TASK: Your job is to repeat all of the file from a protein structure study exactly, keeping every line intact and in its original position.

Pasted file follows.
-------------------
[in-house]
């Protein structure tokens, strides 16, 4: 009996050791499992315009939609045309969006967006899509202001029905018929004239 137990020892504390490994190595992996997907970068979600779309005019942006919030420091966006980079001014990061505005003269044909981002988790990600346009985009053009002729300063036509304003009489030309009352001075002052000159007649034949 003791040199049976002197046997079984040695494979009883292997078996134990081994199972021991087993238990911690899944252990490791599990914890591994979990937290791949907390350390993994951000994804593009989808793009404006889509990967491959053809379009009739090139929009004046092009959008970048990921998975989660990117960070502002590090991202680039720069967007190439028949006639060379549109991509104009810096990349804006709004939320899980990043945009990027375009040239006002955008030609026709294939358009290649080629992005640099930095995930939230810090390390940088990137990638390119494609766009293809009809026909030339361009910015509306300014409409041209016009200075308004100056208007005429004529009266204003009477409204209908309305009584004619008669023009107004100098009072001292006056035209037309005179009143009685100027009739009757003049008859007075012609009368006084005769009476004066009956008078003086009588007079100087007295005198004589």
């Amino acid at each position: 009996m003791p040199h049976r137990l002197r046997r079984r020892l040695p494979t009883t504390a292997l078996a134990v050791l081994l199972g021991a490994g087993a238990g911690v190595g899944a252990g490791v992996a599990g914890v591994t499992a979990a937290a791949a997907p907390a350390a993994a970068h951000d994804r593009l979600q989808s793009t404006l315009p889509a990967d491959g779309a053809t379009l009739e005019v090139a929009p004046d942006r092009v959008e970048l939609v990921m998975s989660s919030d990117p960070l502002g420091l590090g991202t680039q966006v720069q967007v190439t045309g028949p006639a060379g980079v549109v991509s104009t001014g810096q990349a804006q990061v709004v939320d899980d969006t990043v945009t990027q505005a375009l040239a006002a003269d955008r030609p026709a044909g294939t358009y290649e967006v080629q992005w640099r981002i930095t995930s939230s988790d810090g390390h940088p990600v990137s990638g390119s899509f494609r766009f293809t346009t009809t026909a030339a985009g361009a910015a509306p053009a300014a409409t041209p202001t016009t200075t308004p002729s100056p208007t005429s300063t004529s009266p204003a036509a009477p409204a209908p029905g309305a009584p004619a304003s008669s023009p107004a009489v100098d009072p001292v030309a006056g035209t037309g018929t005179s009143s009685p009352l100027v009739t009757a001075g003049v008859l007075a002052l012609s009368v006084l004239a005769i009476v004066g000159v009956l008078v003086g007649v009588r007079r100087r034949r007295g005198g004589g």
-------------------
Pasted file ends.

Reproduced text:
[in-house]
């Protein structure tokens, strides 16, 4: 009996050791499992315009939609045309969006967006899509202001029905018929004239 137990020892504390490994190595992996997907970068979600779309005019942006919030420091966006980079001014990061505005003269044909981002988790990600346009985009053009002729300063036509304003009489030309009352001075002052000159007649034949 003791040199049976002197046997079984040695494979009883292997078996134990081994199972021991087993238990911690899944252990490791599990914890591994979990937290791949907390350390993994951000994804593009989808793009404006889509990967491959053809379009009739090139929009004046092009959008970048990921998975989660990117960070502002590090991202680039720069967007190439028949006639060379549109991509104009810096990349804006709004939320899980990043945009990027375009040239006002955008030609026709294939358009290649080629992005640099930095995930939230810090390390940088990137990638390119494609766009293809009809026909030339361009910015509306300014409409041209016009200075308004100056208007005429004529009266204003009477409204209908309305009584004619008669023009107004100098009072001292006056035209037309005179009143009685100027009739009757003049008859007075012609009368006084005769009476004066009956008078003086009588007079100087007295005198004589």
């Amino acid at each position: 009996m003791p040199h049976r137990l002197r046997r079984r020892l040695p494979t009883t504390a292997l078996a134990v050791l081994l199972g021991a490994g087993a238990g911690v190595g899944a252990g490791v992996a599990g914890v591994t499992a979990a937290a791949a997907p907390a350390a993994a970068h951000d994804r593009l979600q989808s793009t404006l315009p889509a990967d491959g779309a053809t379009l009739e005019v090139a929009p004046d942006r092009v959008e970048l939609v990921m998975s989660s919030d990117p960070l502002g420091l590090g991202t680039q966006v720069q967007v190439t045309g028949p006639a060379g980079v549109v991509s104009t001014g810096q990349a804006q990061v709004v939320d899980d969006t990043v945009t990027q505005a375009l040239a006002a003269d955008r030609p026709a044909g294939t358009y290649e967006v080629q992005w640099r981002i930095t995930s939230s988790d810090g390390h940088p990600v990137s990638g390119s899509f494609r766009f293809t346009t009809t026909a030339a985009g361009a910015a509306p053009a300014a409409t041209p202001t016009t200075t308004p002729s100056p208007t005429s300063t004529s009266p204003a036509a009477p409204a209908p029905g309305a009584p004619a304003s008669s023009p107004a009489v100098d009072p001292v030309a006056g035209t037309g018929t005179s009143s009685p009352l100027v009739t009757a001075g003049v008859l007075a002052l012609s009368v006084l004239a005769i009476v004066g000159v009956l008078v003086g007649v009588r007079r100087r034949r007295g005198g004589g």